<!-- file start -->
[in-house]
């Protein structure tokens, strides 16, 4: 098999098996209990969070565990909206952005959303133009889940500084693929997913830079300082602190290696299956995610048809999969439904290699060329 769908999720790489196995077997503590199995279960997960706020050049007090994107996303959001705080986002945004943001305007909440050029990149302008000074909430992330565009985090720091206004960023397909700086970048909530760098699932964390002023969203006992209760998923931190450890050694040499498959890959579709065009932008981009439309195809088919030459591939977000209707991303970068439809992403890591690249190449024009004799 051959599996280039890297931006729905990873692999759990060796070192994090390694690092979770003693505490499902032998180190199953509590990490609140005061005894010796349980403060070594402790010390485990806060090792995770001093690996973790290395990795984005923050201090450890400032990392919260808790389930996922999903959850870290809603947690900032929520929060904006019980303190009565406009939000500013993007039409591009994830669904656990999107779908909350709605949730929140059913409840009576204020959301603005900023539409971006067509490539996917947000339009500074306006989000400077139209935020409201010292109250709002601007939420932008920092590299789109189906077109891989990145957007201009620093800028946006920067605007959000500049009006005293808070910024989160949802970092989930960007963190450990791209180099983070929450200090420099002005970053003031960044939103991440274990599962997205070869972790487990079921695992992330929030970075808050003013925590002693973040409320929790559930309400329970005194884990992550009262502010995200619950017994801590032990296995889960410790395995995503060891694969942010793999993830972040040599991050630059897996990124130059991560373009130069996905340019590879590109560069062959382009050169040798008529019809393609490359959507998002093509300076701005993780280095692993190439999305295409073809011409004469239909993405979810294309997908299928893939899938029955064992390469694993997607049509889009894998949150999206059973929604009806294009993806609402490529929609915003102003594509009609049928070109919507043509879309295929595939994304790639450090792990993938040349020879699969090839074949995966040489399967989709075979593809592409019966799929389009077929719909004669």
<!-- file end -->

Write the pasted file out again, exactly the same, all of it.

[in-house]
């Protein structure tokens, strides 16, 4: 098999098996209990969070565990909206952005959303133009889940500084693929997913830079300082602190290696299956995610048809999969439904290699060329 769908999720790489196995077997503590199995279960997960706020050049007090994107996303959001705080986002945004943001305007909440050029990149302008000074909430992330565009985090720091206004960023397909700086970048909530760098699932964390002023969203006992209760998923931190450890050694040499498959890959579709065009932008981009439309195809088919030459591939977000209707991303970068439809992403890591690249190449024009004799 051959599996280039890297931006729905990873692999759990060796070192994090390694690092979770003693505490499902032998180190199953509590990490609140005061005894010796349980403060070594402790010390485990806060090792995770001093690996973790290395990795984005923050201090450890400032990392919260808790389930996922999903959850870290809603947690900032929520929060904006019980303190009565406009939000500013993007039409591009994830669904656990999107779908909350709605949730929140059913409840009576204020959301603005900023539409971006067509490539996917947000339009500074306006989000400077139209935020409201010292109250709002601007939420932008920092590299789109189906077109891989990145957007201009620093800028946006920067605007959000500049009006005293808070910024989160949802970092989930960007963190450990791209180099983070929450200090420099002005970053003031960044939103991440274990599962997205070869972790487990079921695992992330929030970075808050003013925590002693973040409320929790559930309400329970005194884990992550009262502010995200619950017994801590032990296995889960410790395995995503060891694969942010793999993830972040040599991050630059897996990124130059991560373009130069996905340019590879590109560069062959382009050169040798008529019809393609490359959507998002093509300076701005993780280095692993190439999305295409073809011409004469239909993405979810294309997908299928893939899938029955064992390469694993997607049509889009894998949150999206059973929604009806294009993806609402490529929609915003102003594509009609049928070109919507043509879309295929595939994304790639450090792990993938040349020879699969090839074949995966040489399967989709075979593809592409019966799929389009077929719909004669």